Teach Afghanistan by Using Primary Sources
Afghanistan is a very familiar name to American students. Many have relatives and friends who have served in military and civilian capacities there. But most American students have very little understanding about Afghanistan.
Asia Society's website, Homeland Afghanistan, explores the geopolitical and cultural heritage of the region through 75 video episodes, featuring leading experts as well as hundreds of archaelogical finds, paintings, literary works, music, photographs, and documentary films.
Primary Source, an institution dedicated to global education, has put together video training that provides an overview of the site's content and navigation, and ideas for how K-12 teachers might use the resource and the primary sources included within with their students. The videos below offer practical teaching and learning activities for different types of primary resources, as well as for different historical periods.
Introduction and Website Overview (9 min., 42 sec.)
Sample Teaching Activity: Painting of the Khyber Pass (8 min., 11 sec.)
Use this painting to help students understand Afghanistan's strategic location.
Sample Teaching Activity: Coin (9 min., 17 sec.)
This coin, minted in what is today Afghanistan, offers many historical clues. Build your students' visual literacy skills by guiding them through a critical examination of what this object is, and how it was used.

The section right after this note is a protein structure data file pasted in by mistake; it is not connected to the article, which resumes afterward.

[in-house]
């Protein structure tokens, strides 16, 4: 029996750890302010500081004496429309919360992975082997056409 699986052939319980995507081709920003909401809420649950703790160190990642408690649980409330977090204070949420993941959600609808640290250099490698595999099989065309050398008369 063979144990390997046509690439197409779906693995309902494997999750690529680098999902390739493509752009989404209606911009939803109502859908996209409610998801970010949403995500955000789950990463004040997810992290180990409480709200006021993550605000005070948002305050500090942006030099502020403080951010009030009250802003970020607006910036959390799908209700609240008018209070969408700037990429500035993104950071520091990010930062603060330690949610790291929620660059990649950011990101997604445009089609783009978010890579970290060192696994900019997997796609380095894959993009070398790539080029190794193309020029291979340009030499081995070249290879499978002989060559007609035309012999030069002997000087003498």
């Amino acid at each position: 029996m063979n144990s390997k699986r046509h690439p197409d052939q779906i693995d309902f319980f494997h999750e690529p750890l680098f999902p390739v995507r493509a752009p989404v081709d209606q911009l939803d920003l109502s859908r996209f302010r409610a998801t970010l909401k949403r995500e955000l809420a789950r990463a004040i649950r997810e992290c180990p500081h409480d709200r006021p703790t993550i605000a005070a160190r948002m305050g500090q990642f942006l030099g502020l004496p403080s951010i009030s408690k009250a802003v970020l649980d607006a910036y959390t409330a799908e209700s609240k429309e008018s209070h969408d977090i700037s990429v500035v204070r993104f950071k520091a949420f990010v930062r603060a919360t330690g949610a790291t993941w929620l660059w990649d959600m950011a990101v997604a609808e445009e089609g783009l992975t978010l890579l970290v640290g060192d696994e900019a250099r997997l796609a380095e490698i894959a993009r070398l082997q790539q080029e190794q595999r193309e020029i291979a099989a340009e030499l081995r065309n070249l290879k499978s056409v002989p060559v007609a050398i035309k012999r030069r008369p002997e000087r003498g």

Sample Teaching Activity: Political Cartoon (9 min., 47 sec.)
This political cartoon, created in Britain in the late 19th century, allows students to explore perspectives from the time of the Great Game.
Sample Teaching Activity: Photograph of Refugee Camp (12 min., 56 sec.)
Special thanks goes to Primary Source staff who researched, crafted, taught, and produced this webinar.
Primary Source is a non-profit organization based in Massachusetts. They provide professional development services on a wide range of global topics for educators and for school and district administrators.
Visit PrimarySource.org to access their excellent—and free—teaching and learning materials, and explore upcoming events.
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A video tutorial on how to teach about Afghanistan with primary sources.
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